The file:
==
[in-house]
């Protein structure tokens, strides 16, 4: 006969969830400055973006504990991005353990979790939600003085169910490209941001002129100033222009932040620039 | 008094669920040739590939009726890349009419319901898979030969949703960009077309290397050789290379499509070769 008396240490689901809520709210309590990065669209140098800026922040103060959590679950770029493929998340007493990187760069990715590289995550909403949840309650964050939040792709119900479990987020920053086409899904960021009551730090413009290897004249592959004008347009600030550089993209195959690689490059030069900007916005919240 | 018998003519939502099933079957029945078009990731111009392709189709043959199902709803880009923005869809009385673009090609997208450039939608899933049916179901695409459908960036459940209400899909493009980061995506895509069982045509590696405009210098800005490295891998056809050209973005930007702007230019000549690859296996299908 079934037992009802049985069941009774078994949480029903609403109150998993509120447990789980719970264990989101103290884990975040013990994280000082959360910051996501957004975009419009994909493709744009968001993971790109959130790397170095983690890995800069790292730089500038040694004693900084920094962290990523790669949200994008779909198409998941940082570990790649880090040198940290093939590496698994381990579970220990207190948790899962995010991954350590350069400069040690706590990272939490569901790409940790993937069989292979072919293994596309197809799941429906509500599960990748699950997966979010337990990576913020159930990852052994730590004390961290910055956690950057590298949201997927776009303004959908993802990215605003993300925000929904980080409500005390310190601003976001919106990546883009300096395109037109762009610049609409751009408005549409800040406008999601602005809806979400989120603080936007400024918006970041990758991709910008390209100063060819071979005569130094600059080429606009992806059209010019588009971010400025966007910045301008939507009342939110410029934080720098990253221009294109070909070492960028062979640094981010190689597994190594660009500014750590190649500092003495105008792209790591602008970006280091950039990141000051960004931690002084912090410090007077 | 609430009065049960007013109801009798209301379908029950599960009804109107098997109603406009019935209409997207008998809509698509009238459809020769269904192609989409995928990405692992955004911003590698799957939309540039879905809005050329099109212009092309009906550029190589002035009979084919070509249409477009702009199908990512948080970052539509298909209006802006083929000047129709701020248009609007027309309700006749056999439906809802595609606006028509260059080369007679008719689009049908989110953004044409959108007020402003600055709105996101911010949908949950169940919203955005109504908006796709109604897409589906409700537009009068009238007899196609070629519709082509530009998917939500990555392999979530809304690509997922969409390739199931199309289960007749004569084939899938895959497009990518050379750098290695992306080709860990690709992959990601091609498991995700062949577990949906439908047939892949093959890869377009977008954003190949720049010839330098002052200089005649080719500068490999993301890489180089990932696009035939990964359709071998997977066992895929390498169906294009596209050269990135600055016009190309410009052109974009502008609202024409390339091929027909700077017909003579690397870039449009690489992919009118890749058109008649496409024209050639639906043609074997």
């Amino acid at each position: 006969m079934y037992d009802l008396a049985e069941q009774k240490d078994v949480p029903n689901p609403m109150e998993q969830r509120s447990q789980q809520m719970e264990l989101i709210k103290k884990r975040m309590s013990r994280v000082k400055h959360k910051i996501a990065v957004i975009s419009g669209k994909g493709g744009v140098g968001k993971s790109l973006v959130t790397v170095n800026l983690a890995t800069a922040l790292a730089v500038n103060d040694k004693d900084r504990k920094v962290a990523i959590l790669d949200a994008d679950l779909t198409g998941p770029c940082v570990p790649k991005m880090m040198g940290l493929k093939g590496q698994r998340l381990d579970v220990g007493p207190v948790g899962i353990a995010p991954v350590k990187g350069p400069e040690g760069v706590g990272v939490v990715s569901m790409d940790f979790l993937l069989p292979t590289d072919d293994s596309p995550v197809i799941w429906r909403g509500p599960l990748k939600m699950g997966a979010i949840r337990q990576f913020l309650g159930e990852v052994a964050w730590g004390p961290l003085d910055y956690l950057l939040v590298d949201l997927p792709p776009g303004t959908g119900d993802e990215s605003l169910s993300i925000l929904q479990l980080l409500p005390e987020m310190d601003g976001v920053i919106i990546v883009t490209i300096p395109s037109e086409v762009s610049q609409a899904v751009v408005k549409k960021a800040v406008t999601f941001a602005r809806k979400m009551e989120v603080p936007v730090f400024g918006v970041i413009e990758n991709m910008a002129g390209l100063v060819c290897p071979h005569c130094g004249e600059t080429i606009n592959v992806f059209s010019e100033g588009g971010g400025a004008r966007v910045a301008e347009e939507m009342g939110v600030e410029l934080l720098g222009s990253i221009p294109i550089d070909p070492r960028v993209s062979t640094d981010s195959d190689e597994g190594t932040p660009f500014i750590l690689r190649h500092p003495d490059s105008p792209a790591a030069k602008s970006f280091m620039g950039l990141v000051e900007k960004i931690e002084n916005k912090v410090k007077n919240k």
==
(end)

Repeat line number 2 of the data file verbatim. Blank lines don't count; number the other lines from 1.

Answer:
């Protein structure tokens, strides 16, 4: 006969969830400055973006504990991005353990979790939600003085169910490209941001002129100033222009932040620039 | 008094669920040739590939009726890349009419319901898979030969949703960009077309290397050789290379499509070769 008396240490689901809520709210309590990065669209140098800026922040103060959590679950770029493929998340007493990187760069990715590289995550909403949840309650964050939040792709119900479990987020920053086409899904960021009551730090413009290897004249592959004008347009600030550089993209195959690689490059030069900007916005919240 | 018998003519939502099933079957029945078009990731111009392709189709043959199902709803880009923005869809009385673009090609997208450039939608899933049916179901695409459908960036459940209400899909493009980061995506895509069982045509590696405009210098800005490295891998056809050209973005930007702007230019000549690859296996299908 079934037992009802049985069941009774078994949480029903609403109150998993509120447990789980719970264990989101103290884990975040013990994280000082959360910051996501957004975009419009994909493709744009968001993971790109959130790397170095983690890995800069790292730089500038040694004693900084920094962290990523790669949200994008779909198409998941940082570990790649880090040198940290093939590496698994381990579970220990207190948790899962995010991954350590350069400069040690706590990272939490569901790409940790993937069989292979072919293994596309197809799941429906509500599960990748699950997966979010337990990576913020159930990852052994730590004390961290910055956690950057590298949201997927776009303004959908993802990215605003993300925000929904980080409500005390310190601003976001919106990546883009300096395109037109762009610049609409751009408005549409800040406008999601602005809806979400989120603080936007400024918006970041990758991709910008390209100063060819071979005569130094600059080429606009992806059209010019588009971010400025966007910045301008939507009342939110410029934080720098990253221009294109070909070492960028062979640094981010190689597994190594660009500014750590190649500092003495105008792209790591602008970006280091950039990141000051960004931690002084912090410090007077 | 609430009065049960007013109801009798209301379908029950599960009804109107098997109603406009019935209409997207008998809509698509009238459809020769269904192609989409995928990405692992955004911003590698799957939309540039879905809005050329099109212009092309009906550029190589002035009979084919070509249409477009702009199908990512948080970052539509298909209006802006083929000047129709701020248009609007027309309700006749056999439906809802595609606006028509260059080369007679008719689009049908989110953004044409959108007020402003600055709105996101911010949908949950169940919203955005109504908006796709109604897409589906409700537009009068009238007899196609070629519709082509530009998917939500990555392999979530809304690509997922969409390739199931199309289960007749004569084939899938895959497009990518050379750098290695992306080709860990690709992959990601091609498991995700062949577990949906439908047939892949093959890869377009977008954003190949720049010839330098002052200089005649080719500068490999993301890489180089990932696009035939990964359709071998997977066992895929390498169906294009596209050269990135600055016009190309410009052109974009502008609202024409390339091929027909700077017909003579690397870039449009690489992919009118890749058109008649496409024209050639639906043609074997």